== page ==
October 31, 2020
As we write this article, the news media is laser-focused on the passing of Supreme Court Justice Ruth Bader Ginsburg, a/k/a the Notorious RBG. Ginsburg’s life was a testament to the impact one person’s life can make in this world. As a student, Ginsburg beat the odds and the verbal assaults as one of the first women at Harvard law school. After graduating and being denied jobs in commercial law, attorney Ginsburg used cases brought on behalf of men to argue for women’s rights. She was a rebel, an innovator, and possibly the most significant social justice warrior ever to fight for equal rights. We think the beauty of the Notorious RBG was that her individual life drew every one of us closer to equality.
Ginsburg’s passing might leave us with a hole in our hearts, but it is, at the same time, an opportunity to take action in her memory. The best and most impactful way to memorialize Ginsburg is by exercising our right to vote. As women, as Black and Indigenous People of Color (BIPOC), as members of the LGBTQ+ community, as immigrants, children, or grandchildren of immigrants, as people of diverse ability, as people of many faiths, as Americans, voting is the most significant power we hold. It is how we decide who nominates Justice Ginsburg’s replacement.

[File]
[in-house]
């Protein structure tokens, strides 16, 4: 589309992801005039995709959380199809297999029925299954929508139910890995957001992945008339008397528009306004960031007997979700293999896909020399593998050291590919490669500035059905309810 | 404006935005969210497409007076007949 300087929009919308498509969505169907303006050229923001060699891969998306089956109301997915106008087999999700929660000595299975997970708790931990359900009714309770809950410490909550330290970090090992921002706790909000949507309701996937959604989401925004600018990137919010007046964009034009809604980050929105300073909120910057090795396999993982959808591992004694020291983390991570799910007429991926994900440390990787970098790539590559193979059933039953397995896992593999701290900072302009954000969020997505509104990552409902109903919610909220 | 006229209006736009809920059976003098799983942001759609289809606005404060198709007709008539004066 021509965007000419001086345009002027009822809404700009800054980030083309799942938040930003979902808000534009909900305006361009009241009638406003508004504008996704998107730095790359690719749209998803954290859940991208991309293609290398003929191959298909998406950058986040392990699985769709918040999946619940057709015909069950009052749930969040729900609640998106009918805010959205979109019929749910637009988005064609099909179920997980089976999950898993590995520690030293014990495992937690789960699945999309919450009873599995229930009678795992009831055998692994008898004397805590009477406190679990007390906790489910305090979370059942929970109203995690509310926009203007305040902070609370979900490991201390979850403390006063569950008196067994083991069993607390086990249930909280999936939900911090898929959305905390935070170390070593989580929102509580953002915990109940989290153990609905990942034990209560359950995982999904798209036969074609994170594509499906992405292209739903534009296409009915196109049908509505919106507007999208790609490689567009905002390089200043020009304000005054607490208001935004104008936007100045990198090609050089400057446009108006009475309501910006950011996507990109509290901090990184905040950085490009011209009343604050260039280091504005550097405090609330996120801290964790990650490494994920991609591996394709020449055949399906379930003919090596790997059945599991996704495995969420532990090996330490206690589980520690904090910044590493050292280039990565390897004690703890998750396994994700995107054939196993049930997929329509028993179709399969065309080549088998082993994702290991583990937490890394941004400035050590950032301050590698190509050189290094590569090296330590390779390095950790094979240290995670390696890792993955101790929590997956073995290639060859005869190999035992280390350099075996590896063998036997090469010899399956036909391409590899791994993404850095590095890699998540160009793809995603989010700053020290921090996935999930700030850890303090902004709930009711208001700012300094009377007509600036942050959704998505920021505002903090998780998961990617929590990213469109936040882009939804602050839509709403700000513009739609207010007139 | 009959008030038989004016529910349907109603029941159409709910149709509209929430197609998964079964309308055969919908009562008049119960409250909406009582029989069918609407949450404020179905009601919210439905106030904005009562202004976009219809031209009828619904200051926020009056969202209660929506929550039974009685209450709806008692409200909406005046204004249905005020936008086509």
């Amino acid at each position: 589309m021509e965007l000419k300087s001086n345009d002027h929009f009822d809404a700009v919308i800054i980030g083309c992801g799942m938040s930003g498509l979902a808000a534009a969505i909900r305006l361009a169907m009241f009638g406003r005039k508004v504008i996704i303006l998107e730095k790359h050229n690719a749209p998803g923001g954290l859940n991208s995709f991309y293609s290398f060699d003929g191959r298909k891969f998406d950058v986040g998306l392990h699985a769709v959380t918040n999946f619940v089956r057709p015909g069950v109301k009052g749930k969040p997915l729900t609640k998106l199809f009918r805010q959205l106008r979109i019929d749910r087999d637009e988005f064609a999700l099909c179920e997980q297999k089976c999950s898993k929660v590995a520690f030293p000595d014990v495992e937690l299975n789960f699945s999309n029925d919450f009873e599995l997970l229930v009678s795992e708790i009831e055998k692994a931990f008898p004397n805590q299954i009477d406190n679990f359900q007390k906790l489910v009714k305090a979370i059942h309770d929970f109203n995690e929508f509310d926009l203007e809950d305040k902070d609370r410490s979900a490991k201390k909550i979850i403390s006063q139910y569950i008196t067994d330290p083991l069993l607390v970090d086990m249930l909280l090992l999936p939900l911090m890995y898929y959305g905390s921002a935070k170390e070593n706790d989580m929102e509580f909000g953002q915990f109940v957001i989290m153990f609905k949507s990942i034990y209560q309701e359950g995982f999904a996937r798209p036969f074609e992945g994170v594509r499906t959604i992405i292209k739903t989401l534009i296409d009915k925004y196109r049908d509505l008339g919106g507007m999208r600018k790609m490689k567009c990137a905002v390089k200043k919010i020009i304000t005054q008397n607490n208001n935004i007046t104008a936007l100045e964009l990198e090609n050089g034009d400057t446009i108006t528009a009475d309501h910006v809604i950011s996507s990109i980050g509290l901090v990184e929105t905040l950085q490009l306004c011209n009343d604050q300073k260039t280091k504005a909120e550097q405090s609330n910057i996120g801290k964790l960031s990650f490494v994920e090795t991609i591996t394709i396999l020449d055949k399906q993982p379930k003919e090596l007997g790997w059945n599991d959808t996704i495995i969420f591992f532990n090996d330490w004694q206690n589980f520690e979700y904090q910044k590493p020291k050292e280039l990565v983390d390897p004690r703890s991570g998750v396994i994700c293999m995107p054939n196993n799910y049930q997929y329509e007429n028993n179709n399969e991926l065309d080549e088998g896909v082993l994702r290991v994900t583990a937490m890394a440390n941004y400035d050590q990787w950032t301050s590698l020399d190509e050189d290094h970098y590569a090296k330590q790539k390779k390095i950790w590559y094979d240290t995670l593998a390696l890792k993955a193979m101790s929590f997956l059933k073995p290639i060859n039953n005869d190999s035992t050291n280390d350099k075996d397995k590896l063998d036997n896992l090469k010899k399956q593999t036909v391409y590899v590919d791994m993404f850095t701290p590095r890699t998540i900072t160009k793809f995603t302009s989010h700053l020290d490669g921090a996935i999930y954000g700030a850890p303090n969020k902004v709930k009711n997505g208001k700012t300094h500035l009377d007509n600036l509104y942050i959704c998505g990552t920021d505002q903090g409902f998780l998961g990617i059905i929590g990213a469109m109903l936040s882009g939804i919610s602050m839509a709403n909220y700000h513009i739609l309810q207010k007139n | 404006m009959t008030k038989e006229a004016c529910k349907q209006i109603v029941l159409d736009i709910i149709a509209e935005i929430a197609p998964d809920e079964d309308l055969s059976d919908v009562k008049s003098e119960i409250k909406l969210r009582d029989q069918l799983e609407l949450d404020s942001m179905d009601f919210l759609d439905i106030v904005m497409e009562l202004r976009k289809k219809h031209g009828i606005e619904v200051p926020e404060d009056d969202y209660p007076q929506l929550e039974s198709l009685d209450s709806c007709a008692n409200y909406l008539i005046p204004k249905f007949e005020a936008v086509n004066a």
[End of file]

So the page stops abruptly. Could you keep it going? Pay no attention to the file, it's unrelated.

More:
The first step toward providing equal justice under law begins with planning how we intend to vote this year. If you are a resident of Connecticut, you will find helpful information on the Secretary of State Denise Merrill’s webpage. If you are afraid to go to the polls and afraid your ballot will not arrive in time by mail, every town in Connecticut has a white ballot box, safe and surveilled, with the state seal on it, bolted to the ground near your town hall. You may use these boxes to cast your absentee ballot. If you are outside Connecticut and uncertain about planning your vote, you may go to planyourvote.org for step-by-step instructions.
For more information on the passing of Ruth Bader Ginsburg, please see this NPR story.